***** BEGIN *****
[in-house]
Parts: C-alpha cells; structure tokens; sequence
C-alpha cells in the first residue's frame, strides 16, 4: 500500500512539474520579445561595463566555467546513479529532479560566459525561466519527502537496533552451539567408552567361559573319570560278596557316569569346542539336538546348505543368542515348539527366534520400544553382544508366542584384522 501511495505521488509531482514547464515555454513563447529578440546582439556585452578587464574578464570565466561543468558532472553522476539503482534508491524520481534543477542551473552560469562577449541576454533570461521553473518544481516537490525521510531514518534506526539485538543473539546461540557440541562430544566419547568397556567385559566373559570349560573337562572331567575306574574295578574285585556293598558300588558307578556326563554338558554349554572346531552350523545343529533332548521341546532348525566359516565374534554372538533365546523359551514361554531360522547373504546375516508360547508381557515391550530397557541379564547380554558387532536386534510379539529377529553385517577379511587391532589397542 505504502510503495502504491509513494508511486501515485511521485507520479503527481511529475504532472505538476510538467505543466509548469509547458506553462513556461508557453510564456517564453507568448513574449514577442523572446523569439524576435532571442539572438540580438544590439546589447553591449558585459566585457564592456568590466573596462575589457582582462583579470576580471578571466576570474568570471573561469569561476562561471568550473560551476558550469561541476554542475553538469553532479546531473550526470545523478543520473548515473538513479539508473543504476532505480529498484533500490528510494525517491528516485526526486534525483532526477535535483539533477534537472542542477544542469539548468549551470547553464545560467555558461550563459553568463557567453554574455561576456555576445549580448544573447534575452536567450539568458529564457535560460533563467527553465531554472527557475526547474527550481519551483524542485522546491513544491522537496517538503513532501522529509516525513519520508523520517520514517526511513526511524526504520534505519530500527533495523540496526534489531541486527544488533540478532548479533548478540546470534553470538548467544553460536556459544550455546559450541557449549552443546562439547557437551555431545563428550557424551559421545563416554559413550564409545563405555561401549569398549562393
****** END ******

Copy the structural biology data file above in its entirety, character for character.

[in-house]
Parts: C-alpha cells; structure tokens; sequence
C-alpha cells in the first residue's frame, strides 16, 4: 500500500512539474520579445561595463566555467546513479529532479560566459525561466519527502537496533552451539567408552567361559573319570560278596557316569569346542539336538546348505543368542515348539527366534520400544553382544508366542584384522 501511495505521488509531482514547464515555454513563447529578440546582439556585452578587464574578464570565466561543468558532472553522476539503482534508491524520481534543477542551473552560469562577449541576454533570461521553473518544481516537490525521510531514518534506526539485538543473539546461540557440541562430544566419547568397556567385559566373559570349560573337562572331567575306574574295578574285585556293598558300588558307578556326563554338558554349554572346531552350523545343529533332548521341546532348525566359516565374534554372538533365546523359551514361554531360522547373504546375516508360547508381557515391550530397557541379564547380554558387532536386534510379539529377529553385517577379511587391532589397542 505504502510503495502504491509513494508511486501515485511521485507520479503527481511529475504532472505538476510538467505543466509548469509547458506553462513556461508557453510564456517564453507568448513574449514577442523572446523569439524576435532571442539572438540580438544590439546589447553591449558585459566585457564592456568590466573596462575589457582582462583579470576580471578571466576570474568570471573561469569561476562561471568550473560551476558550469561541476554542475553538469553532479546531473550526470545523478543520473548515473538513479539508473543504476532505480529498484533500490528510494525517491528516485526526486534525483532526477535535483539533477534537472542542477544542469539548468549551470547553464545560467555558461550563459553568463557567453554574455561576456555576445549580448544573447534575452536567450539568458529564457535560460533563467527553465531554472527557475526547474527550481519551483524542485522546491513544491522537496517538503513532501522529509516525513519520508523520517520514517526511513526511524526504520534505519530500527533495523540496526534489531541486527544488533540478532548479533548478540546470534553470538548467544553460536556459544550455546559450541557449549552443546562439547557437551555431545563428550557424551559421545563416554559413550564409545563405555561401549569398549562393